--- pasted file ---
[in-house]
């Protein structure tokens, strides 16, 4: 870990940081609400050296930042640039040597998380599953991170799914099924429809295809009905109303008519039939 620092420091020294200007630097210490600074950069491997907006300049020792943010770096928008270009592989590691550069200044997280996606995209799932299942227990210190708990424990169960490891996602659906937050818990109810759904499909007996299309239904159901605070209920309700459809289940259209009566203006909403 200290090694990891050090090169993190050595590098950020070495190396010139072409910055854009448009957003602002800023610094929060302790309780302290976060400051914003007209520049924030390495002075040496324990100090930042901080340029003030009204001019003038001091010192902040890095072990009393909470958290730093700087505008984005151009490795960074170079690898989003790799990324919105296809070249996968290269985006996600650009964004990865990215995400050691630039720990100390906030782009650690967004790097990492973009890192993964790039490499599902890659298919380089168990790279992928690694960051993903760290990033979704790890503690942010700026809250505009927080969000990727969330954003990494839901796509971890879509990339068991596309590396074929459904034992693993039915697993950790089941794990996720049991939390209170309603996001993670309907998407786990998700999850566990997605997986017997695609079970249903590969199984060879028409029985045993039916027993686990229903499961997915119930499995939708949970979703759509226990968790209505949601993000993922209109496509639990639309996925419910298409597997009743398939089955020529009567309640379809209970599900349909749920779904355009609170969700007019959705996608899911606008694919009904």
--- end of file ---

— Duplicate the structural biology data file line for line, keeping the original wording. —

[in-house]
């Protein structure tokens, strides 16, 4: 870990940081609400050296930042640039040597998380599953991170799914099924429809295809009905109303008519039939 620092420091020294200007630097210490600074950069491997907006300049020792943010770096928008270009592989590691550069200044997280996606995209799932299942227990210190708990424990169960490891996602659906937050818990109810759904499909007996299309239904159901605070209920309700459809289940259209009566203006909403 200290090694990891050090090169993190050595590098950020070495190396010139072409910055854009448009957003602002800023610094929060302790309780302290976060400051914003007209520049924030390495002075040496324990100090930042901080340029003030009204001019003038001091010192902040890095072990009393909470958290730093700087505008984005151009490795960074170079690898989003790799990324919105296809070249996968290269985006996600650009964004990865990215995400050691630039720990100390906030782009650690967004790097990492973009890192993964790039490499599902890659298919380089168990790279992928690694960051993903760290990033979704790890503690942010700026809250505009927080969000990727969330954003990494839901796509971890879509990339068991596309590396074929459904034992693993039915697993950790089941794990996720049991939390209170309603996001993670309907998407786990998700999850566990997605997986017997695609079970249903590969199984060879028409029985045993039916027993686990229903499961997915119930499995939708949970979703759509226990968790209505949601993000993922209109496509639990639309996925419910298409597997009743398939089955020529009567309640379809209970599900349909749920779904355009609170969700007019959705996608899911606008694919009904």